Welcome to the International Institute of Tropical Agriculture Research Repository
What would you like to view today?
Effects of ALSinhibitor herbicides, crop sequence, and fertilization on natural soil suppressiveness to Striga hermonthica
MetadataShow full item record
Striga hermonthica remains one of the greatest biological threats to cereal production in the savannahs of sub-Saharan Africa. Control efforts at the International Institute of Tropical Agriculture (IITA), Nigeria, focus on developing integrated S. hermonthica management (ISM) options such as legume-cereal rotation, use of host–plant resistance, soil-based biological control exploiting enhancement of naturally occurring biotic soil suppressiveness, and use of acetolactate synthase (ALS)-inhibiting herbicides as host–crop seed treatments. We investigated, in pots, if soybean crops with or without fertilizer (N, P, or NPK) and preceding a maize crop used as a bioassay enhanced biotic soil suppressiveness to S. hermonthica, and if the ALS-inhibitor herbicides, imazaquin and nicosulfuron, used to control weeds in preceding crops constitute any risk to this biotic system. Factors tested included: (1) crop preceding bioassay maize (soybean [EMGOPA] versuss maize [8338-1]); (2) herbicide weed control in preceding crop (imazaquin in soybean and nicosulfuron in maize versus hand weeding); (3) fertilizer application to preceding crop (90 kg N ha−1, 40 kg P ha−1; 90 kg NPK; versus no fertilizer); (4) soil treatment before planting bioassay maize (pasteurized soil versus non-pasteurized soil). Effects of treatments on biotic suppressiveness were evaluated by comparing effects of treatments in non-pasteurized soil with those of the same treatments in pasteurized soil. Results indicated that biotic soil suppressiveness to S. hermonthica existed naturally in the soil used and was enhanced by a preceding soybean crop and application of N, P or NPK fertilizers. Weed control using ALS-inhibiting herbicides in the preceding crops, particularly imazaquin applied in soybean, had a negative effect on natural soil suppressiveness to S. hermonthica parasitism in maize. Results of this study further confirm the biotic nature of soil suppressiveness to S. hermonthica, and stress its important role in ISM. Land-based management strategies for S. hermonthica control, such as legume crops in rotation to enhance soil N and fertilizer application appear to directly enhance soil suppressiveness to S. hermonthica. Because ALS-inhibiting herbicides pose a risk to biotic soil suppressiveness, their use as a primary control measure for S. hermonthica control in Africa may not be a sustainable approach.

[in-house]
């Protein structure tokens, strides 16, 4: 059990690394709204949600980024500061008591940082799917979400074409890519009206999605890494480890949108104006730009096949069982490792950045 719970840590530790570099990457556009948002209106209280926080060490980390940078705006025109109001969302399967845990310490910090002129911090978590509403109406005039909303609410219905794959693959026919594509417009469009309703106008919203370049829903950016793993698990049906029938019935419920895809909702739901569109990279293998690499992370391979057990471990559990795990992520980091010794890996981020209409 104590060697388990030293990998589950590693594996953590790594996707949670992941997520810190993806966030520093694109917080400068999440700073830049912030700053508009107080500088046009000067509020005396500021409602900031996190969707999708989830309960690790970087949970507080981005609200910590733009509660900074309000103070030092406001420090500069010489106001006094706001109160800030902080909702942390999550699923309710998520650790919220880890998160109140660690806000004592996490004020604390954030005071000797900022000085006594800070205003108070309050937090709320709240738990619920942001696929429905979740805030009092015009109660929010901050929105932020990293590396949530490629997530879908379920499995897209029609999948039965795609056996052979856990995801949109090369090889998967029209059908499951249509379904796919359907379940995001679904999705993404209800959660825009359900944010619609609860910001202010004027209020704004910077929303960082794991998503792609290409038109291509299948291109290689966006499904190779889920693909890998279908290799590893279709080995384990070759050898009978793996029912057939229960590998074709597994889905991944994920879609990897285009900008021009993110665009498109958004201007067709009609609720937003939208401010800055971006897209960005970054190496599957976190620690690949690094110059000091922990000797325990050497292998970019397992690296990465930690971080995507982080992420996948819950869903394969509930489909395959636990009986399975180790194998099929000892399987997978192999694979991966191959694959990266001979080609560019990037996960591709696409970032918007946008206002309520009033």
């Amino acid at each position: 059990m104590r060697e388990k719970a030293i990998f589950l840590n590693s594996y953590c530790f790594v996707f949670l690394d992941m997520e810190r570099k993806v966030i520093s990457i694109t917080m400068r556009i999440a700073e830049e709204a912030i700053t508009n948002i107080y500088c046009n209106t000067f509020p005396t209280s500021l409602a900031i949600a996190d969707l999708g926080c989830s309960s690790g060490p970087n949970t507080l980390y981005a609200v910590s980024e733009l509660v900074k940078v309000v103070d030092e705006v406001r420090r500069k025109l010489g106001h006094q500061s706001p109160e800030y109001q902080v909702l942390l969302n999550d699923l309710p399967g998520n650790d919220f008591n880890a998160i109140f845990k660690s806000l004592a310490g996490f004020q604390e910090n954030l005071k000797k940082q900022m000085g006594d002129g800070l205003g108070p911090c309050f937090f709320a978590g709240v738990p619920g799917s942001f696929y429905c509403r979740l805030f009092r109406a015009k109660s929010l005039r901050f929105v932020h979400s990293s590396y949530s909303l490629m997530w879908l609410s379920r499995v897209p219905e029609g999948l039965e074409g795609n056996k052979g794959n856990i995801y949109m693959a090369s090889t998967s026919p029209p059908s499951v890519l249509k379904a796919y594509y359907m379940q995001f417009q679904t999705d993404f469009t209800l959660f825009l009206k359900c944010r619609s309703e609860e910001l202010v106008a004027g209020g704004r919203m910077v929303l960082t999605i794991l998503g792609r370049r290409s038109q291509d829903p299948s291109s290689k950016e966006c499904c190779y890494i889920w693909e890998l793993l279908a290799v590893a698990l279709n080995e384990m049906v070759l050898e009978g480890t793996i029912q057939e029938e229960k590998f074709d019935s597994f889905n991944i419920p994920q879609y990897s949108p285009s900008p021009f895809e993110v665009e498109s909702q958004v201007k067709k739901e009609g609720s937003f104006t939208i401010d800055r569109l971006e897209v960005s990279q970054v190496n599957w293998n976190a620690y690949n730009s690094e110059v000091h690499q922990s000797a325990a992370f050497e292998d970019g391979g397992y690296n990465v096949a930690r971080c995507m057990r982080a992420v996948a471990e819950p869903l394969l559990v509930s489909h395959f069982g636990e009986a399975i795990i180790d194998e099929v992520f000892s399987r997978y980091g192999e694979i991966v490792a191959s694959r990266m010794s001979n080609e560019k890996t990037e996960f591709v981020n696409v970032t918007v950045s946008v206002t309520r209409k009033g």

Multi standard citation
Permanent link to this itemhttps://hdl.handle.net/20.500.12478/4139
Digital Object Identifier (DOI)